Oscar Health stopped covering Walgreens, plus some Duane Reade and Rite Aid locations, as part of its New York pharmacy network Jan. 1.
Instead it is directing New York members to CVS as its preferred retail pharmacy and startup pharmacy Capsule, which it formed a partnership with last month. Its network also includes independent pharmacies.
Oscar customers cannot access in-network negotiated rates for prescriptions at the out-of-network pharmacies, and purchases there don't count toward members' deductibles or the annual limit on their out-of-pocket medical costs.
For Oscar members in plans with low monthly premiums, those deductibles can go up to about $8,000 before the insurer begins to pay for certain medical services. In plans with higher premiums, consumers can have no deductible at all.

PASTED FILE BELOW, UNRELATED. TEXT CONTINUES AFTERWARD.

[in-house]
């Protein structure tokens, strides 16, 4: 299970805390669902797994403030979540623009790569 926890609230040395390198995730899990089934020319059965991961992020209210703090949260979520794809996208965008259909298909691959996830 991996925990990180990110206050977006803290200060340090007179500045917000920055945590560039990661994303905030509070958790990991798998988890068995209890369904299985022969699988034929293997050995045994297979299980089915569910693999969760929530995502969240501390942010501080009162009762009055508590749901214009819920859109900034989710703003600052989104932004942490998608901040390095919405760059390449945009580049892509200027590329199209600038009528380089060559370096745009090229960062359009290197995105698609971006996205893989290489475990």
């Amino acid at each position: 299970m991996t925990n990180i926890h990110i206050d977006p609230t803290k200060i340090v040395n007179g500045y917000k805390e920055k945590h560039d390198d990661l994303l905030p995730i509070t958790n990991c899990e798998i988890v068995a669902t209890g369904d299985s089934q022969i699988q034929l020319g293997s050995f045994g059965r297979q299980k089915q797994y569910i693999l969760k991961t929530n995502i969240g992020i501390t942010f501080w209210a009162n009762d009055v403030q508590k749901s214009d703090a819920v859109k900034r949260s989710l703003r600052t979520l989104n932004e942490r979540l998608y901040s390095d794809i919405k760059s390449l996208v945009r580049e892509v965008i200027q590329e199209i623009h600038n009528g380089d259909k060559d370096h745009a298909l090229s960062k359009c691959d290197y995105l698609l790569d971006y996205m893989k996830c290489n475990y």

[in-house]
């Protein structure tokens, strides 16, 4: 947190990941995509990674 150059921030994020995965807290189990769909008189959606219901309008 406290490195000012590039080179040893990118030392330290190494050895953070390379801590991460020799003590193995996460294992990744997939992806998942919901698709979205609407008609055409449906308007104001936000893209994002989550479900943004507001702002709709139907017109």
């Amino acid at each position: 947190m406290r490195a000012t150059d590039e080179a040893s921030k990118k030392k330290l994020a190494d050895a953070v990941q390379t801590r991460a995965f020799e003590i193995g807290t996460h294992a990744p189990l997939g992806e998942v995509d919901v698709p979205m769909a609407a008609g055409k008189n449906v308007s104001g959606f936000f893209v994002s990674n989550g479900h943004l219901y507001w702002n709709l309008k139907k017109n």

By cutting out some pharmacies, Oscar is betting that members won't mind the inconvenience seeking out a CVS, Capsule or local drugstore over their neighborhood Duane Reade or Walgreens.
Oscar has expanded quickly since it debuted on New York's Affordable Care Act marketplace in 2013, and it is selling plans in 15 states this year. It now has about 250,000 individual and small-business customers, according to its website. The company was founded by Mario Schlosser, Joshua Kushner and Kevin Nazemi. Kushner, a venture capitalist, is the brother of Jared Kushner, adviser to President Donald Trump.
The company has attracted customers by offering free telemedicine calls and a dedicated customer service team that helps resolve member issues. After incurring significant losses in its early years, Oscar reined in its network, partnering with only a few major health systems and independent hospitals to negotiate competitive prices. In New York its partners are Mount Sinai Health System, Montefiore Medical Center and Catholic Health Services of Long Island.
The insurer now appears to be replicating that model in the pharmacy space.
This article was originally published in Crain's New York Business.